FIG. 5 illustrates an alternate arrangement for ensuring electrical contact between each raised feature and the receiving area of the adjacent laminated sheet. In this arrangement a first laminated sheet, including a conductive circuit 102 and a dielectric film 104, is laminated to a second laminated sheet comprising a conductive circuit 106 and a dielectric film 108. Circuit layer 102 includes a raised feature 110 which is received in a hole 112 formed in the dielectric film 108 of the upper of the two illustrated layers. Interposed between the two laminated sheets, and, specifically, between the dielectric film 108 of the upper sheet and the electrically conductive circuit layer 102 of the lower sheet, is a thin layer 114 of an anisotropic film, also termed a "Z axis"adhesive. The film is basically a non-conductive adhesive carrying a number of small electrically conductive spheres or particles of other shape which are so positioned that when the film is compressed in a first or "Z axis" direction the particles will make contact with each other and with the exterior of the film along such "Z axis", but will not make contact with each other in any direction perpendicular to such axis. Thus, when the Z axis film 114 is applied to, for example, the lower side of the dielectric film 108 and the second laminated sheet 102,104 is pressed against the anisotropic film, the raised feature 110 presses this film further into the hole 112 in film 108 and against the receiving area on the lower side of circuit layer 106 to thereby provide electrical conduction between the upper end of the feature 110 and the receiving area on the lower side of circuit 106 (as viewed in FIG. 5).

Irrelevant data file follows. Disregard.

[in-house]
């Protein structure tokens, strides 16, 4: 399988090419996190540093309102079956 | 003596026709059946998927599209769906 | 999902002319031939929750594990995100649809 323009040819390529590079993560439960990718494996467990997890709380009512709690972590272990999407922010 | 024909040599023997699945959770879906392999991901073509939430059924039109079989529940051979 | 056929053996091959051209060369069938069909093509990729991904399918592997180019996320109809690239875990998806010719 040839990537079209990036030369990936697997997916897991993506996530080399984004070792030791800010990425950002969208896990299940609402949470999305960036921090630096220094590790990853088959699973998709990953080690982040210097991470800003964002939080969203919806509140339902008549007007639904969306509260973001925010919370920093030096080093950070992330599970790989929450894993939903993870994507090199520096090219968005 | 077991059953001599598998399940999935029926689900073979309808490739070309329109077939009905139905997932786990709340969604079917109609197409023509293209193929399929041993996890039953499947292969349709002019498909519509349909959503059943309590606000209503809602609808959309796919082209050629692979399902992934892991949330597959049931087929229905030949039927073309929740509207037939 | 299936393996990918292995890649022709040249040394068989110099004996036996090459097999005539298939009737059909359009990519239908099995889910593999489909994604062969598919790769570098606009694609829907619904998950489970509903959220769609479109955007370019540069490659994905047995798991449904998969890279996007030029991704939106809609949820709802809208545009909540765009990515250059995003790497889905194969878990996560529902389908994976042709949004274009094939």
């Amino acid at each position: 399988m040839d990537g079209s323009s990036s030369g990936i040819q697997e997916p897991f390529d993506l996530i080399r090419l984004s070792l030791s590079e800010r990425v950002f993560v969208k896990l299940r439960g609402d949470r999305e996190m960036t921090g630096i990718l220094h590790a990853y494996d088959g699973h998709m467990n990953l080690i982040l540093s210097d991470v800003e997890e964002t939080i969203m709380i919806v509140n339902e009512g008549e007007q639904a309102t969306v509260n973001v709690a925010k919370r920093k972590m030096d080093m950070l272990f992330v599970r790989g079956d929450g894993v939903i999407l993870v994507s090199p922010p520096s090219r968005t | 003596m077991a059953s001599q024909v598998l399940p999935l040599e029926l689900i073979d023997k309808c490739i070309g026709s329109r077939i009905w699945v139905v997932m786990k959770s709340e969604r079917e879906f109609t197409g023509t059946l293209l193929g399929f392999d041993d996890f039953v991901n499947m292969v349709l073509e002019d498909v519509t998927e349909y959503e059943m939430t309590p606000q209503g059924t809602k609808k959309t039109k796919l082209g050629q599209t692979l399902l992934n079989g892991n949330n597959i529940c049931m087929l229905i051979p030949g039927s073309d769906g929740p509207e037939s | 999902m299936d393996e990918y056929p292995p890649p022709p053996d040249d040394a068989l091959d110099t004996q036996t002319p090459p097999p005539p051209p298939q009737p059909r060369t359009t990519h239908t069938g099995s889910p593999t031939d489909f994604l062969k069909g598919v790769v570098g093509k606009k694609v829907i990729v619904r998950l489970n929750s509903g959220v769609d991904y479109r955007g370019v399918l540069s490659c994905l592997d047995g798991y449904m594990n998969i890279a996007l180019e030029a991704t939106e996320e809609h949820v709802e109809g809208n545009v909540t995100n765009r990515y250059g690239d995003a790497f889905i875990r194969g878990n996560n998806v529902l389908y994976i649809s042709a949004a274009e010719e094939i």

Still another alternate method of interconnecting the raised features of one laminated sheet with the receiving areas of an adjacent laminated sheet is illustrated in FIGS. 6 an 7. FIG. 6 illustrates a first laminated sheet comprising circuit layer 120 and a dielectric film 124 that has been laminated thereto on the mandrel upon which the circuit layer 120 is formed as described above. Connection of this laminated sheet 120,124 is to be made to a second laminated sheet comprising a conductive circuit layer 126 and its dielectric film 128. Dielectric film 128 includes a hole 130, as described in above mentioned embodiments, for reception of a raised feature 132 of circuit layer 120. The upper end of raised feature 132 may contact or be closely adjacent to the receiving area on the lower surface (as viewed in FIG. 6) of the circuit layer 126. Dielectric film 124 of the lower laminated sheet is formed with an additional hole 136 that is used for transmission of a welding laser beam and also for ease in visually positioning the laser beam. The two laminated sheets are positioned as illustrated in FIG. 6, and a laser is employed to weld the two circuits together. For example, a YAG laser operated at about 135 watts with a single 0.5 millisecond pulse providing an output power of about 3 joules is employed and is sufficient to melt and vaporize adjoining parts of the raised feature 132 and the receiving side of the conductive circuit 126 of the upper laminated sheet. The welding of the raised feature physically and electrically interconnects this feature with the circuit layer of the other sheet, resulting in a solid interconnection, both physical and electrical, as is illustrated in FIG. 7.